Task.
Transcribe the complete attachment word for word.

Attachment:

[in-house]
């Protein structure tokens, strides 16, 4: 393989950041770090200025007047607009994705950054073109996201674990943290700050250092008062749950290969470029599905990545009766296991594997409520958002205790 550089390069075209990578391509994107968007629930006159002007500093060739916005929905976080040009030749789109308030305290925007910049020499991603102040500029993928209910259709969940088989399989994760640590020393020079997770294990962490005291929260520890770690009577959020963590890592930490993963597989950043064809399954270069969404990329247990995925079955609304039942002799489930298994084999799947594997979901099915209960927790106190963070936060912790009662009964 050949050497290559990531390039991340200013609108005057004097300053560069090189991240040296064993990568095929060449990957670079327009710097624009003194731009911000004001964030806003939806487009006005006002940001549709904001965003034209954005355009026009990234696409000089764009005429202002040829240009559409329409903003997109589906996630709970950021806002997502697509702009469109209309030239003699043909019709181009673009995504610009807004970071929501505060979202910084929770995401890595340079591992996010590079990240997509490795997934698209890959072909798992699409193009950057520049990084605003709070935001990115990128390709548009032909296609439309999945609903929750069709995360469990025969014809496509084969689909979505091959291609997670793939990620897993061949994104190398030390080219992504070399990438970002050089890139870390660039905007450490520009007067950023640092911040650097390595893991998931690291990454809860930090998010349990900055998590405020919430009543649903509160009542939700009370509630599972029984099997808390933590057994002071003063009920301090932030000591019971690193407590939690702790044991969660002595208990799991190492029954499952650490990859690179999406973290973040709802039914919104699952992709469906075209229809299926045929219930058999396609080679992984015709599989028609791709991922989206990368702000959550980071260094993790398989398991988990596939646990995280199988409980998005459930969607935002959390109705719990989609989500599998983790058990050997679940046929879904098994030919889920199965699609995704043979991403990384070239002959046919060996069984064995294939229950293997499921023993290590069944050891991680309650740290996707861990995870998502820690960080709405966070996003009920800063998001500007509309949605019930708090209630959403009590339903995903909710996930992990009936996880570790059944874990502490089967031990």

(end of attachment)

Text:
[in-house]
């Protein structure tokens, strides 16, 4: 393989950041770090200025007047607009994705950054073109996201674990943290700050250092008062749950290969470029599905990545009766296991594997409520958002205790 550089390069075209990578391509994107968007629930006159002007500093060739916005929905976080040009030749789109308030305290925007910049020499991603102040500029993928209910259709969940088989399989994760640590020393020079997770294990962490005291929260520890770690009577959020963590890592930490993963597989950043064809399954270069969404990329247990995925079955609304039942002799489930298994084999799947594997979901099915209960927790106190963070936060912790009662009964 050949050497290559990531390039991340200013609108005057004097300053560069090189991240040296064993990568095929060449990957670079327009710097624009003194731009911000004001964030806003939806487009006005006002940001549709904001965003034209954005355009026009990234696409000089764009005429202002040829240009559409329409903003997109589906996630709970950021806002997502697509702009469109209309030239003699043909019709181009673009995504610009807004970071929501505060979202910084929770995401890595340079591992996010590079990240997509490795997934698209890959072909798992699409193009950057520049990084605003709070935001990115990128390709548009032909296609439309999945609903929750069709995360469990025969014809496509084969689909979505091959291609997670793939990620897993061949994104190398030390080219992504070399990438970002050089890139870390660039905007450490520009007067950023640092911040650097390595893991998931690291990454809860930090998010349990900055998590405020919430009543649903509160009542939700009370509630599972029984099997808390933590057994002071003063009920301090932030000591019971690193407590939690702790044991969660002595208990799991190492029954499952650490990859690179999406973290973040709802039914919104699952992709469906075209229809299926045929219930058999396609080679992984015709599989028609791709991922989206990368702000959550980071260094993790398989398991988990596939646990995280199988409980998005459930969607935002959390109705719990989609989500599998983790058990050997679940046929879904098994030919889920199965699609995704043979991403990384070239002959046919060996069984064995294939229950293997499921023993290590069944050891991680309650740290996707861990995870998502820690960080709405966070996003009920800063998001500007509309949605019930708090209630959403009590339903995903909710996930992990009936996880570790059944874990502490089967031990």